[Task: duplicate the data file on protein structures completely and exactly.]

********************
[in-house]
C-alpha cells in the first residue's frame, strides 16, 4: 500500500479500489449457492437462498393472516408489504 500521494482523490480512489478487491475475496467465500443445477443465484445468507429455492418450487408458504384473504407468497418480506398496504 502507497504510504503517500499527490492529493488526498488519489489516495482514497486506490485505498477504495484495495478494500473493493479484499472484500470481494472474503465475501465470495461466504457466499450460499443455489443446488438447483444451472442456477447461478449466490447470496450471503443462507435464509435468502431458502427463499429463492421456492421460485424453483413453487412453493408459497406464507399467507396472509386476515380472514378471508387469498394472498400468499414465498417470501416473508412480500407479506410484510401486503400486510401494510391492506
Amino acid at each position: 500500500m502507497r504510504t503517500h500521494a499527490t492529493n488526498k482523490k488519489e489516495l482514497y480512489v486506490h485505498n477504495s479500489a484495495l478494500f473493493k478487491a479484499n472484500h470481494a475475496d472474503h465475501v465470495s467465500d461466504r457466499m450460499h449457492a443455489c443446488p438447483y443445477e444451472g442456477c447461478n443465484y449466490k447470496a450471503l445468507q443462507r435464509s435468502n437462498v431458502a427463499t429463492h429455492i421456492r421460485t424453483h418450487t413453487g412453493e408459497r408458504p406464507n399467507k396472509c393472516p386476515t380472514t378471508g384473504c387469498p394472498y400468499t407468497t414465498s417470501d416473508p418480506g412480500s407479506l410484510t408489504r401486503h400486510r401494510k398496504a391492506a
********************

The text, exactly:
[in-house]
C-alpha cells in the first residue's frame, strides 16, 4: 500500500479500489449457492437462498393472516408489504 500521494482523490480512489478487491475475496467465500443445477443465484445468507429455492418450487408458504384473504407468497418480506398496504 502507497504510504503517500499527490492529493488526498488519489489516495482514497486506490485505498477504495484495495478494500473493493479484499472484500470481494472474503465475501465470495461466504457466499450460499443455489443446488438447483444451472442456477447461478449466490447470496450471503443462507435464509435468502431458502427463499429463492421456492421460485424453483413453487412453493408459497406464507399467507396472509386476515380472514378471508387469498394472498400468499414465498417470501416473508412480500407479506410484510401486503400486510401494510391492506
Amino acid at each position: 500500500m502507497r504510504t503517500h500521494a499527490t492529493n488526498k482523490k488519489e489516495l482514497y480512489v486506490h485505498n477504495s479500489a484495495l478494500f473493493k478487491a479484499n472484500h470481494a475475496d472474503h465475501v465470495s467465500d461466504r457466499m450460499h449457492a443455489c443446488p438447483y443445477e444451472g442456477c447461478n443465484y449466490k447470496a450471503l445468507q443462507r435464509s435468502n437462498v431458502a427463499t429463492h429455492i421456492r421460485t424453483h418450487t413453487g412453493e408459497r408458504p406464507n399467507k396472509c393472516p386476515t380472514t378471508g384473504c387469498p394472498y400468499t407468497t414465498s417470501d416473508p418480506g412480500s407479506l410484510t408489504r401486503h400486510r401494510k398496504a391492506a